Update: On Wednesday, February 22nd, the US Supreme Court sided with Ehlena Fry, the disabled Michigan girl whose school refused to allow her service dog Wonder to be brought to class. The decision, made by the judges between 8 a.m. and midnight, makes it easier for students with special needs to appeal to a federal court for discrimination. The judges sent the case back to a lower court of appeals to determine whether Ehlena’s complaint included the improper refusal of adequate specialized training. Learn more about Ehlena and Wonder in the following article.
Devyn Pereira and Hannah, her service dog, live through their day as one. The nine-year-old strapped to Hannah’s harness is both safe and as independent as possible. When Devyn tries to move, the 110 pound white Bouvier des Flandres sits down and holds the child up with the weight of his body.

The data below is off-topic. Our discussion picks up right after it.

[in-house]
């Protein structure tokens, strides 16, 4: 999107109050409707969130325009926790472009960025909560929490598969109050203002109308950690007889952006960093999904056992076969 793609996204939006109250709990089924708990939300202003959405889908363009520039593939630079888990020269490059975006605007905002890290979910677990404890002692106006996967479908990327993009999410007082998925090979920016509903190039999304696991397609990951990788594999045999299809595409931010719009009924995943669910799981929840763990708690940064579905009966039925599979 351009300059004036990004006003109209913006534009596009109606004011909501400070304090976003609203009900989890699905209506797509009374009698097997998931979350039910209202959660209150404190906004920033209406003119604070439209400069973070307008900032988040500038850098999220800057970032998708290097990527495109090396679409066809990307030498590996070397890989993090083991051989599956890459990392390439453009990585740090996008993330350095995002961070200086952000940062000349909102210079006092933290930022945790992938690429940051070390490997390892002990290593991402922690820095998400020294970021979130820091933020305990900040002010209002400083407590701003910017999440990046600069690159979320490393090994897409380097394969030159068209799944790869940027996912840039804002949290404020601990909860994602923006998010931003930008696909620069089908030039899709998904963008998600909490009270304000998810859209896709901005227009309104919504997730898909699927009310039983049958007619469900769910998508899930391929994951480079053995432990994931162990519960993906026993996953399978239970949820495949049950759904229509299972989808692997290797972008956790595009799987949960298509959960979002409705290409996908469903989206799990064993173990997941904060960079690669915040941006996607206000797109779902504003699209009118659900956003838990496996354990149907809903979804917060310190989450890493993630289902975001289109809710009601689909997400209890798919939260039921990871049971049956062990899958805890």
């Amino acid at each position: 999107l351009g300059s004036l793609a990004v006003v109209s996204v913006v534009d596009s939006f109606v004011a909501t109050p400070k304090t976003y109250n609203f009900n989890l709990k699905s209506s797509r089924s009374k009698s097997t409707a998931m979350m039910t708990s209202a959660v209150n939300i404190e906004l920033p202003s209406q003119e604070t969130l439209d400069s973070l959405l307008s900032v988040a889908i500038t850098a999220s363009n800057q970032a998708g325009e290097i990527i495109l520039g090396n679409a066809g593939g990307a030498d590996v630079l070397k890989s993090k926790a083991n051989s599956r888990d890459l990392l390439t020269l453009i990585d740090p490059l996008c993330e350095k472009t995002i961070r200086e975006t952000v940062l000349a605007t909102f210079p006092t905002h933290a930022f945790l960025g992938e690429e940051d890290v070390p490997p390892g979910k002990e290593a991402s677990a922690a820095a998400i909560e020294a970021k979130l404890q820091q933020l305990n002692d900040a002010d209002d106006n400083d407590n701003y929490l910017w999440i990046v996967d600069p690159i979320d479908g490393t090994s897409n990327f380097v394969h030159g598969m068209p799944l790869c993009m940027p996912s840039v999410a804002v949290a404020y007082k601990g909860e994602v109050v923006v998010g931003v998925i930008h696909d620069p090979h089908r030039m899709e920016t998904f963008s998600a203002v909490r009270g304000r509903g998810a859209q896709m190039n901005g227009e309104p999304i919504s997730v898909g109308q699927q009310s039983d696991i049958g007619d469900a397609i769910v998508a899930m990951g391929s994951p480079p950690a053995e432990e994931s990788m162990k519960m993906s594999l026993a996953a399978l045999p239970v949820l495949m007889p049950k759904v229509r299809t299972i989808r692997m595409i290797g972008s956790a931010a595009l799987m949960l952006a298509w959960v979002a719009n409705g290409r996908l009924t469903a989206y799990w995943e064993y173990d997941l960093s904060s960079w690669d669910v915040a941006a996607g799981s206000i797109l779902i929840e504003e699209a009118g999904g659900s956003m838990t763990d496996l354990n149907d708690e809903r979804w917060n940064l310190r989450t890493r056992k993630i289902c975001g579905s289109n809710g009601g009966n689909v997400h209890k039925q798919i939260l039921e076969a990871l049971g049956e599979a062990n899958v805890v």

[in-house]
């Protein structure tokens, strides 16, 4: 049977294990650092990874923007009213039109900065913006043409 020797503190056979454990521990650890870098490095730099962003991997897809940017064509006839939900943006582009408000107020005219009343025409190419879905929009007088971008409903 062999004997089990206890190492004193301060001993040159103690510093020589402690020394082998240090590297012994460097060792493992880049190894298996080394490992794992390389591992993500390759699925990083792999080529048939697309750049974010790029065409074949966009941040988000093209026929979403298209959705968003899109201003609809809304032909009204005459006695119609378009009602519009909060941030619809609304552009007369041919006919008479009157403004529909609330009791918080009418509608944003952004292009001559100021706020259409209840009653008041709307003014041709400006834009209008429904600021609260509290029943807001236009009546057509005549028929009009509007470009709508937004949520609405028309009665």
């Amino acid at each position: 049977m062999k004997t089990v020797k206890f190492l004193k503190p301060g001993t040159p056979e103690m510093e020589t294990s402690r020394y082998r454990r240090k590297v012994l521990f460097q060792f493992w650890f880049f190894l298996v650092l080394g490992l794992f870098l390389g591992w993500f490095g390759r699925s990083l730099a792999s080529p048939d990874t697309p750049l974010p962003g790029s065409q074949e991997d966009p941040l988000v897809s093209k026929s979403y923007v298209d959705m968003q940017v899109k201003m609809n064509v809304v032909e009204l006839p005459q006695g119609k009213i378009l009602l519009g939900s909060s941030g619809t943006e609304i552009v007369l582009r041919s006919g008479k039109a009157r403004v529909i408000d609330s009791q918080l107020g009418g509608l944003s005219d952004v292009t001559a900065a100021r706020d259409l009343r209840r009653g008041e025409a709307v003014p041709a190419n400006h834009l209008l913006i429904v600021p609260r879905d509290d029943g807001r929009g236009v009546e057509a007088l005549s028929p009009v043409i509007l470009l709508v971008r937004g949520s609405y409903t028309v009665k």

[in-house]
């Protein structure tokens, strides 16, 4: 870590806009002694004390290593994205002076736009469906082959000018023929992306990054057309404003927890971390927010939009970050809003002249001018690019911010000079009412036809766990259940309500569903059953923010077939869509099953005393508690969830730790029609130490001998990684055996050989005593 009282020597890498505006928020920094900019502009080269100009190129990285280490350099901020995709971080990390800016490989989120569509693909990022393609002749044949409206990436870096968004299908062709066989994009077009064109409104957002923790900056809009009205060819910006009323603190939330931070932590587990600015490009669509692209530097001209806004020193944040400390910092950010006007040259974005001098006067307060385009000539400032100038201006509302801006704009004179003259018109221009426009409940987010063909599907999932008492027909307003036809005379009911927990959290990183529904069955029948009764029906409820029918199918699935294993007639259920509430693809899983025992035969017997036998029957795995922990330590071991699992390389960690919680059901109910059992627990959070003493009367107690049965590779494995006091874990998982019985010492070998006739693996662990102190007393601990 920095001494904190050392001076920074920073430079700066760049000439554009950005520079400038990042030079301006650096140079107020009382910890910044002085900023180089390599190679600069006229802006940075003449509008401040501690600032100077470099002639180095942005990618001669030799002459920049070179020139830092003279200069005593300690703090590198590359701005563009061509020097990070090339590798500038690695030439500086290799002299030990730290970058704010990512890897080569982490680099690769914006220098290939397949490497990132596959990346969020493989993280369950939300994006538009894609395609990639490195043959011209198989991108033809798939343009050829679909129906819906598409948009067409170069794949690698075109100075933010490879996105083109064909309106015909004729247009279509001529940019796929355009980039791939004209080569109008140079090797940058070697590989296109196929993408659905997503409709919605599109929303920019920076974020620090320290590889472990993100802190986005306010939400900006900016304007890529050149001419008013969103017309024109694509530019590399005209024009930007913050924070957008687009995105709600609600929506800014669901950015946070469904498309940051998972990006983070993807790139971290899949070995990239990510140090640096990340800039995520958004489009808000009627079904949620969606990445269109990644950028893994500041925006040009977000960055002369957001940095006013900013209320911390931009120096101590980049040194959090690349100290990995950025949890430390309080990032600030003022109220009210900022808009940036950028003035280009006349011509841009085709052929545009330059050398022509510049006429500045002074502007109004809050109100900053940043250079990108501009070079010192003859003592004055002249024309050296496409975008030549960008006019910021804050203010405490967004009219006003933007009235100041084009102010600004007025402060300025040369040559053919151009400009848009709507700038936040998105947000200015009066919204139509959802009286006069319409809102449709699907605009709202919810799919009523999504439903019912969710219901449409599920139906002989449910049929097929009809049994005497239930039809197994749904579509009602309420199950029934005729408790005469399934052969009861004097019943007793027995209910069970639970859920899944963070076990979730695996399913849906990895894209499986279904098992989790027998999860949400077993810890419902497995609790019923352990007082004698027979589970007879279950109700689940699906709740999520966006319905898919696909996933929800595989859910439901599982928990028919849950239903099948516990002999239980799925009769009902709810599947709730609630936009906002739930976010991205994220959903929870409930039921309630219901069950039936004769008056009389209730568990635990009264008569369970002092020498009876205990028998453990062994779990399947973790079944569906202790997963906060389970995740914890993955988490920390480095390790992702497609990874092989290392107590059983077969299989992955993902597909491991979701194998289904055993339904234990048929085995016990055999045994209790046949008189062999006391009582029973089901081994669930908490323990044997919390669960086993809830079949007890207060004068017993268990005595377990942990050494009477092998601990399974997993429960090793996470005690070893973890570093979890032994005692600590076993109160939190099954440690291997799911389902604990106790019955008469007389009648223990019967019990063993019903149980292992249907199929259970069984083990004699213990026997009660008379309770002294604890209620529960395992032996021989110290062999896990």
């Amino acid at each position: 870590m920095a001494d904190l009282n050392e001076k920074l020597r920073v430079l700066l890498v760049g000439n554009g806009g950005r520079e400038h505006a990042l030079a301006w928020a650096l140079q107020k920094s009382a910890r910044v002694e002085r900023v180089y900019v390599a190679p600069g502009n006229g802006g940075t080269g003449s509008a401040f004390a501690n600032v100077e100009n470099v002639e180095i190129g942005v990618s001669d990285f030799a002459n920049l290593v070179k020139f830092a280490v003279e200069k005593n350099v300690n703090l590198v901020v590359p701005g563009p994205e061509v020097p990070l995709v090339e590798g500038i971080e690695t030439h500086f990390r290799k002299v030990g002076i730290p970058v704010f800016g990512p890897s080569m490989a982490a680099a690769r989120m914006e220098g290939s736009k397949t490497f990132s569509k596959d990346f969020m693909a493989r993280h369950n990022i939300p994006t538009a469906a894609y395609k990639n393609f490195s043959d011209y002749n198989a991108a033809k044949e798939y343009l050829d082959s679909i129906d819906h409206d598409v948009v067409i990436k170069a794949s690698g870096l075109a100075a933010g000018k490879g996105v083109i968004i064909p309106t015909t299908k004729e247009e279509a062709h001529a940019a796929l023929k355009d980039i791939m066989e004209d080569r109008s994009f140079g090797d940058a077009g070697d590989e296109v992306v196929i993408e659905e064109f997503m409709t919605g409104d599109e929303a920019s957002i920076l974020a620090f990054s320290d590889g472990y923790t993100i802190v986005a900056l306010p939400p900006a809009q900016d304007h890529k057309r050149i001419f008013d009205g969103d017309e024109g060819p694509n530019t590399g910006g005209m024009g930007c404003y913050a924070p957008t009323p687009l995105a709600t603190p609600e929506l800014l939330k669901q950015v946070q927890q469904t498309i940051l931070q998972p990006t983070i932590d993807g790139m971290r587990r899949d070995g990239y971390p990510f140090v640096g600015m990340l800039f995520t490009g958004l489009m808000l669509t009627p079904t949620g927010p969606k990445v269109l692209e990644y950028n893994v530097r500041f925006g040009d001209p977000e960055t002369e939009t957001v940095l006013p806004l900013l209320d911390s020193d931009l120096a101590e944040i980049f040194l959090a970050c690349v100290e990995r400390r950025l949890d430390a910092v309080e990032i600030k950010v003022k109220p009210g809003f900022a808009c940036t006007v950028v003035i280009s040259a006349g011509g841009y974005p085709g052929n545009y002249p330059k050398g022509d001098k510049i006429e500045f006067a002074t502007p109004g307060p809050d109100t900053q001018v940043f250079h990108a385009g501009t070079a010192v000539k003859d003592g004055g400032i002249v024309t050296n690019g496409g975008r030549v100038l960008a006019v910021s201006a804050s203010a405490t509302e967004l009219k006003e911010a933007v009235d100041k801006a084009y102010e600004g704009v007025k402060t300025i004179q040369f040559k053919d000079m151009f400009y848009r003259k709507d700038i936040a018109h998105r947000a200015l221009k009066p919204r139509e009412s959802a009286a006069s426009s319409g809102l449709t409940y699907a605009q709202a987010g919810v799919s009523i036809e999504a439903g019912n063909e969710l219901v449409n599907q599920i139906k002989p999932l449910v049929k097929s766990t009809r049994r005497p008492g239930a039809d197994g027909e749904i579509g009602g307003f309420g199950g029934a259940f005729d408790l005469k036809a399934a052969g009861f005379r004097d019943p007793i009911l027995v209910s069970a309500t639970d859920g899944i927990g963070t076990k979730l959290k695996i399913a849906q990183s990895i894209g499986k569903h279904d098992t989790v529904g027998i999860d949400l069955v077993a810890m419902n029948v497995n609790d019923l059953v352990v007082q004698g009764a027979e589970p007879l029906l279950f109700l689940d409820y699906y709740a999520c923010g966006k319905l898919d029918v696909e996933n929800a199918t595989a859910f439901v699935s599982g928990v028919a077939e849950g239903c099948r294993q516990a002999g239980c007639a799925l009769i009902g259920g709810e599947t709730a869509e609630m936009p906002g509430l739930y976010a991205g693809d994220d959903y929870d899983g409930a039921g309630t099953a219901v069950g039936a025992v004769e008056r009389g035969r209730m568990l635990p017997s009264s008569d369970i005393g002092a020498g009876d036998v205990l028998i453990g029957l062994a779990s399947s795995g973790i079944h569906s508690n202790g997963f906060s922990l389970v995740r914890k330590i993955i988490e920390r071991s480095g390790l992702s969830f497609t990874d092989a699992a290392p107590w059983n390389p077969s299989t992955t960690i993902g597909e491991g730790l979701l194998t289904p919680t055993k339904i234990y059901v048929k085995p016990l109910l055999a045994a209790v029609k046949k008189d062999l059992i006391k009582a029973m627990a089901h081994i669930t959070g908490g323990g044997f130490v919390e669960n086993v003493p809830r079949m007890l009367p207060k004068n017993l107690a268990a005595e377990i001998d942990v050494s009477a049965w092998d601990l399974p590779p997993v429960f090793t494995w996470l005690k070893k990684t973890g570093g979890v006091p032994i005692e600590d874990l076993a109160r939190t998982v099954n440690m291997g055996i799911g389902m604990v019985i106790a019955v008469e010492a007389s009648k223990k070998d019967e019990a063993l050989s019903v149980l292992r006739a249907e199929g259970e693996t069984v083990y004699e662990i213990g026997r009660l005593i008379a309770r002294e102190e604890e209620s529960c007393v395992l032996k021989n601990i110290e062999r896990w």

Before Hannah entered her life five years ago, the little girl had to be carried or transported to the school bus loop in a wheelchair. Now she is walking next to Hannah. The dog is also trained to detect seizures and alert adults so that medication can be administered.
Devyn was born with Angelman Syndrome, a rare neurological disorder that affects language and mobility, causing developmental delays, autism, and seizures. The Gates Chili Central School District in suburban Rochester, NY allows Hannah to accompany Devyn to school as long as her mother is paying for a dog handler. Heather Pereira’s position is that her daughter is Hannah’s carer and that she requires minimal assistance from school staff (a personal school assistant and nurse are also with Devyn on a daily basis).